Off to a fast start over the first 13 miles
Right away, I knew I would feel good for the first bit. I had forgot what running race starts are like. I’m so used to running pretty much alone in triathlons after switching off my bike, that I hadn’t remembered the energy that comes with hundreds of other people running around you. I found my cadence very quickly, and logged some quick miles right away.
Part of me wanted to convince myself that I could indeed run a 6:40 pace. Combined with the excitement of “this was it!” I ran a 6:23 on my first mile. I slowed down a bit to clock a 6:47 mile 2, and then got pumped again as I could see the 5k finish line up ahead, putting on another fast one at 6:22. This gave me some breathing room if I didn’t nail 6:40 exactly, but also proved to myself that I had what it takes to hit 6:40.
The 5k mark was the starting line (we did a quick loop), and Audrey, Rachel, and James were all there cheering with all their might. It was good to see them. I threw them my beanie, gave Audrey a high five, and then settled down to get to work.
The weather was amazing at right around 50 degrees. I had worn thin gloves, crew socks that I had cut the bottom out of as sleeves, and a hat – all from the dollar store so I could toss them as needed. All of that was off by mile 4 – I was warmed up and chugging along.
Several people were pacing right with me, which felt good that I could rely on them a bit and not have to stare at my watch as often. Once I passed mile 5, the distance started to move by quickly. I was in a flow state. I melted into the world and zoned into my running and nothing else. It’s a cleansing feeling, especially early in the race when it’s not difficult.
Every couple of miles there was water and Gatorade. I grab something every station. The cups were only about 1/3 full, so I started grabbing two. Spilling on myself was cold, but it focused me in. Toward the end, I would grab a cup of water to throw on my face a couple times. The one thing I’d change about the race is make the aid stations a bit more predictable. Having an aid station every mile would be ideal, but even every 2 miles would be great as well. Instead, it felt like they were sometimes 1.5 miles, 1 mile, or 2 miles apart, kind of all over the place. A minor thing that didn’t matter, but it put a little stress into me as I tried to plan nutrition.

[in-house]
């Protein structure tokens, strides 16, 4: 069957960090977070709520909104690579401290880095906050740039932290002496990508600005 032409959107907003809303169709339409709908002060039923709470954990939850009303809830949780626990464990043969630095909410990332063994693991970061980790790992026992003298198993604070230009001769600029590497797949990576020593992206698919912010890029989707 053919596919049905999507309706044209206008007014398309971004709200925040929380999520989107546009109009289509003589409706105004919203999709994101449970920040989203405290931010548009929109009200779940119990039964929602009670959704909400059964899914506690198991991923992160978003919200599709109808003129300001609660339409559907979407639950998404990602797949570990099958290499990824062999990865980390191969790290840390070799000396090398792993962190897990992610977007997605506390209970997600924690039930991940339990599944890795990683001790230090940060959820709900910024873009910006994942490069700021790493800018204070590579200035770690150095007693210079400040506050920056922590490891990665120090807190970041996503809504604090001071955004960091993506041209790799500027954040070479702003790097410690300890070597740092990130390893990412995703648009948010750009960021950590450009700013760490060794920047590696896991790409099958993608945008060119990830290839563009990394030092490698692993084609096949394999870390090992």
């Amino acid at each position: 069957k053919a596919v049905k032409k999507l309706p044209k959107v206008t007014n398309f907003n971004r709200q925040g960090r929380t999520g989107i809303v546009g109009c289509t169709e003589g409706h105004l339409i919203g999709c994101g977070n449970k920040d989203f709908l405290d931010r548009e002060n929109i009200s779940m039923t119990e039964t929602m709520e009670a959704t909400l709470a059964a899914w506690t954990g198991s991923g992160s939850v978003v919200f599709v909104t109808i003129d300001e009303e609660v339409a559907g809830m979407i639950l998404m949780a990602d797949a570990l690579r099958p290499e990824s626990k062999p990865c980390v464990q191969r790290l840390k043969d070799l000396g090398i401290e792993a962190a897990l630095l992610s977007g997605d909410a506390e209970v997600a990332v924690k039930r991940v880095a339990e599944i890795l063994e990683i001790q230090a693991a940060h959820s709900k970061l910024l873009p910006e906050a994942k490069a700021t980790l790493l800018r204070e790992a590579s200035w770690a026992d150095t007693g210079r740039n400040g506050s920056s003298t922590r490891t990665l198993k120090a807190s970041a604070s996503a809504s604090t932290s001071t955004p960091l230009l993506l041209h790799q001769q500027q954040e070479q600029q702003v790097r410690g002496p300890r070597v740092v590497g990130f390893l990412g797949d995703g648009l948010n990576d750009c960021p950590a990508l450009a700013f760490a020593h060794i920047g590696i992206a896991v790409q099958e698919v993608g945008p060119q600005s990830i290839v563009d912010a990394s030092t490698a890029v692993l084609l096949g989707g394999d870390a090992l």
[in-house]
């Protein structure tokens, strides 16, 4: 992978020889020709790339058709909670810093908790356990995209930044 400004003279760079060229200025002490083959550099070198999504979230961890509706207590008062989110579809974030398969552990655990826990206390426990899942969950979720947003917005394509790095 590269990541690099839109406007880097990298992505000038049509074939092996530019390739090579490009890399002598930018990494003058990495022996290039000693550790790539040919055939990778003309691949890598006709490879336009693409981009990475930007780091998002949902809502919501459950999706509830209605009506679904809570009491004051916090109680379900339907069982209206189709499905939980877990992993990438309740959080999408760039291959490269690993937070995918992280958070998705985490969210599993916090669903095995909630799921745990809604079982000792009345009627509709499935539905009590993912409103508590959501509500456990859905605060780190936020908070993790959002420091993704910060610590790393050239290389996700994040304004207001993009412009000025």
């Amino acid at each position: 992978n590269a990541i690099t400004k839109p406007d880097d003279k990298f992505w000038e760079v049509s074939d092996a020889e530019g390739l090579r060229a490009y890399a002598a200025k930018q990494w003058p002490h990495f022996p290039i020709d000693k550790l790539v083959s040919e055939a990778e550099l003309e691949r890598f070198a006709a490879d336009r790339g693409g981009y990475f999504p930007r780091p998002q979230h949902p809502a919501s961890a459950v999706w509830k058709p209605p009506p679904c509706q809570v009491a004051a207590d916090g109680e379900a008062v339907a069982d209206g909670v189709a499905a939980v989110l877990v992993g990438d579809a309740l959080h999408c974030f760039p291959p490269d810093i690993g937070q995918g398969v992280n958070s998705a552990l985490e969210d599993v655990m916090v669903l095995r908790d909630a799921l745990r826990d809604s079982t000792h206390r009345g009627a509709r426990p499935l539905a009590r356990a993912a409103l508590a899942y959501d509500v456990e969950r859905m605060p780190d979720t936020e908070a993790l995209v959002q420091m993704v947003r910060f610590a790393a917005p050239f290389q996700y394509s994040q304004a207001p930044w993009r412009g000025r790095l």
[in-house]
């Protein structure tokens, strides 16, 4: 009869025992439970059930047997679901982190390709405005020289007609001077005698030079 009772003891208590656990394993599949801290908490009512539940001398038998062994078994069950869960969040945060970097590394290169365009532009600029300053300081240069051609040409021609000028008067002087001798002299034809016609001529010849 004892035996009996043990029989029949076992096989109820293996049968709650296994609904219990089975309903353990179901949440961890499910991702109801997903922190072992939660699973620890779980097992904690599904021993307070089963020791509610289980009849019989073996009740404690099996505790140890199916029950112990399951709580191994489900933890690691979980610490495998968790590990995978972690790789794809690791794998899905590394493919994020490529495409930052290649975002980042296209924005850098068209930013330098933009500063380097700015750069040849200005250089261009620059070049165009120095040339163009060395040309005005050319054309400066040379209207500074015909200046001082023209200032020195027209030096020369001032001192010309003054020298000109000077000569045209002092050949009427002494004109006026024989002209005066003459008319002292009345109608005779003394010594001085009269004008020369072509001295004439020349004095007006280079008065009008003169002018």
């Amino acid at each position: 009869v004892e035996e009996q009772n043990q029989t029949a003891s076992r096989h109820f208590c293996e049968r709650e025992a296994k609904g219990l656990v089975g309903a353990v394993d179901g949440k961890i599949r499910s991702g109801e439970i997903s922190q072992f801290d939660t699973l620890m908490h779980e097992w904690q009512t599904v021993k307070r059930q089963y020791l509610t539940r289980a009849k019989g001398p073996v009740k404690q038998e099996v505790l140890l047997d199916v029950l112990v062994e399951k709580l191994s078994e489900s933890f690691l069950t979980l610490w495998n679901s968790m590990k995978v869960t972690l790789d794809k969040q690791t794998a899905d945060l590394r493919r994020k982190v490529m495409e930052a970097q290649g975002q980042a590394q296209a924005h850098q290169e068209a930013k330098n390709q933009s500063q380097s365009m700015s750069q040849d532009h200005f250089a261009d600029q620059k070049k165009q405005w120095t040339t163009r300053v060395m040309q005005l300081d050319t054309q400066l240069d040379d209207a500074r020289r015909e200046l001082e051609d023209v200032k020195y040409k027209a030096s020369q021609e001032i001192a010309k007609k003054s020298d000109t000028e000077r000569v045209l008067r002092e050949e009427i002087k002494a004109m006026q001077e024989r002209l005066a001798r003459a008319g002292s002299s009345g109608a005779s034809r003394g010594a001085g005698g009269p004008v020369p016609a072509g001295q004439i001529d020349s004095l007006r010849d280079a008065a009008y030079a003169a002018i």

I brought four Clif vanilla gels with me in my pockets. I planned on eating two and having two as backup. An hour into the race (mile 9), I broke open the first one and ate about half of it. I had been grabbing a few Gatorades, and I snagged some water to get the gel down. I felt great on fuel, so I was going to err on the side of going light to avoid any GI stomach issues. I ate the other half about 15 minutes later. I did the same thing with gel number two at the two-hour (18 mile) mark.
The first half went flawlessly. I was a minute ahead of pace and clocked a 1:26:29 split. That was a 6:36 average pace. The half I had done in training had left me spent afterwards. This time, however, I felt I had many miles left in me. I kept pushing forward – it took a bit more concentration now. I had to focus on keeping my pace up, and I could tell that it was going to get harder in a few miles.
I probably could have paced a bit better, but I also wanted to see what I could do. Maybe I could hit 2:55 or less.
The second half was great until the last six miles
As I passed the halfway point, I was feeling great. I was excited to be on pace. Breaking three seemed possible now. I had time in the bank; all I had to do was keep going. 90 Minutes to go and then I could stop. This is what I had trained for – everything depended on this second half. It was time to show what I was made of.